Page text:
** The specific facts of Oden, said the court, explain why that decision provides a different disposition than is called for Andino's case. In Oden, the plaintiff's private sector retirement pension benefits could not offset the jury's award for his future lost earnings because the pension allotments did "not necessarily correspond to any future earning capacity plaintiff might have had," because Oden "would have been free to earn income from his labor in other capacities without loss of his disability retirement pension benefits."

The decision is posted on the Internet at:



June 20, 2018

New York State Comptroller Thomas P. DiNapoli announced the following audits and examinations have been issued


New York State Comptroller Thomas P. DiNapoli announced the following audits and examinations have been issued
Source: Office of the State Comptroller, June 19, 2018

Click on text highlighted in color to access the full report.
For the three fiscal years ended June 30, 2015, auditors identified $1,727,960 in reported costs that did not comply with SED requirements for reimbursement, including $1,519,114 in improperly calculated parent agency administrative allocation costs.
Based on the findings of 35 reports, auditors determined significant cost savings to NYSHIP would occur if more out-of-network providers who improperly waive members’ out-of-pocket costs ended this practice and joined the Empire Plan network. Additionally, out-of-network providers who join the Empire Plan benefit plan members by expanding the number of in-network providers from which members can choose. Auditors recommended that action be taken to recover overpayments and prevent out-of-network providers from improperly waiving members’ out-of-pocket costs.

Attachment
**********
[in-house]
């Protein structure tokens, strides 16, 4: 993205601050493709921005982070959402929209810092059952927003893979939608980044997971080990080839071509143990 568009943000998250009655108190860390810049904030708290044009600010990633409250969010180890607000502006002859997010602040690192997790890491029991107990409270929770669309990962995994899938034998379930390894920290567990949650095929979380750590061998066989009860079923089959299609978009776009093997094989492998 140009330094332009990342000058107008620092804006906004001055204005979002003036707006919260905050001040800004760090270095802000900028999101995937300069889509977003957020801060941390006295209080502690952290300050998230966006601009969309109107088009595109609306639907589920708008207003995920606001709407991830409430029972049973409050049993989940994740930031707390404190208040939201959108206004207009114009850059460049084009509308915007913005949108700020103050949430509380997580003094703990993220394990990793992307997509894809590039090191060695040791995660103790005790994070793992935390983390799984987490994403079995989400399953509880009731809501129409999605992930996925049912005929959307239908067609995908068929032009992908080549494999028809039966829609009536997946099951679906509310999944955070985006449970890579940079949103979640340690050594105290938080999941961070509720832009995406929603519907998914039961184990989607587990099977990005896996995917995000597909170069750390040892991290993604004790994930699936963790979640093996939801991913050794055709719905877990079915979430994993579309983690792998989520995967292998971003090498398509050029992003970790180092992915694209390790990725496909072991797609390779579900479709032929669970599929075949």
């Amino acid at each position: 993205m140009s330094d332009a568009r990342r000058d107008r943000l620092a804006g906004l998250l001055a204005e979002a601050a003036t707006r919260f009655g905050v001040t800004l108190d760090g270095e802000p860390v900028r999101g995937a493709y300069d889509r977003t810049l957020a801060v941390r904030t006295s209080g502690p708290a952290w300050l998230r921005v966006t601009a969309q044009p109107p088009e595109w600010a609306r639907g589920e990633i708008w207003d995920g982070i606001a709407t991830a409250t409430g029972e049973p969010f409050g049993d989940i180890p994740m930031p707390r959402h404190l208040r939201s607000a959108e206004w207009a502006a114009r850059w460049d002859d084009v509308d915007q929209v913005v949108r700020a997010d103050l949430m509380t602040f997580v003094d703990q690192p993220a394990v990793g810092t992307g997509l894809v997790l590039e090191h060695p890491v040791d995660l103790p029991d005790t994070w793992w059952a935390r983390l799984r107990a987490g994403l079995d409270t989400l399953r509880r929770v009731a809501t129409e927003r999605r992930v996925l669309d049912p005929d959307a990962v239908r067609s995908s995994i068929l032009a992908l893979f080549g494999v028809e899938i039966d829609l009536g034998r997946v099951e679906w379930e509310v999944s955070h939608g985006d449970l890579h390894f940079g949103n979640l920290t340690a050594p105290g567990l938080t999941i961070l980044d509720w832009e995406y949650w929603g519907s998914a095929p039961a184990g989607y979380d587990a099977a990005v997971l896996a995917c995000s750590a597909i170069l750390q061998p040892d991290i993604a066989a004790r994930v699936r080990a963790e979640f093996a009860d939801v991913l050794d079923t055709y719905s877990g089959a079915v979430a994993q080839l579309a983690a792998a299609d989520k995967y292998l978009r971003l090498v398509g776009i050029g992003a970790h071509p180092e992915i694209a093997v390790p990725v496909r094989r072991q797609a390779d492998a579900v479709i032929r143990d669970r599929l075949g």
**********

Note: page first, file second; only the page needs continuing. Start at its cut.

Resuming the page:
Department of Health (DOH): Examination of Official Station Designation (2015-BSE1-04)
DOH’s designation of the official station for an employee in calendar years 2013 and 2014 was not made in accordance with the state’s travel rules and regulations. As a result of an improper official station designation, DOH paid $16,089.56 and $22,033.71 in travel expenses during calendar years 2013 and 2014 for the employee to commute between his residence and an alternate work location.
The city’s Department of Homeless Services, working under DSS, did not have adequate written standard operating procedures to guide staff on how to perform and document the required oversight reviews and inventory record-keeping practices at shelter locations. DHS did not consistently comply with its own policies to perform periodic reviews of shelter providers’ security expenditures. Auditors found significant compliance-related issues that accounted for $2.2 million in insufficiently documented and/or questionable security expenses. DHS also did not ensure that providers complied with competitive bidding requirements and maintained adequate supporting documentation.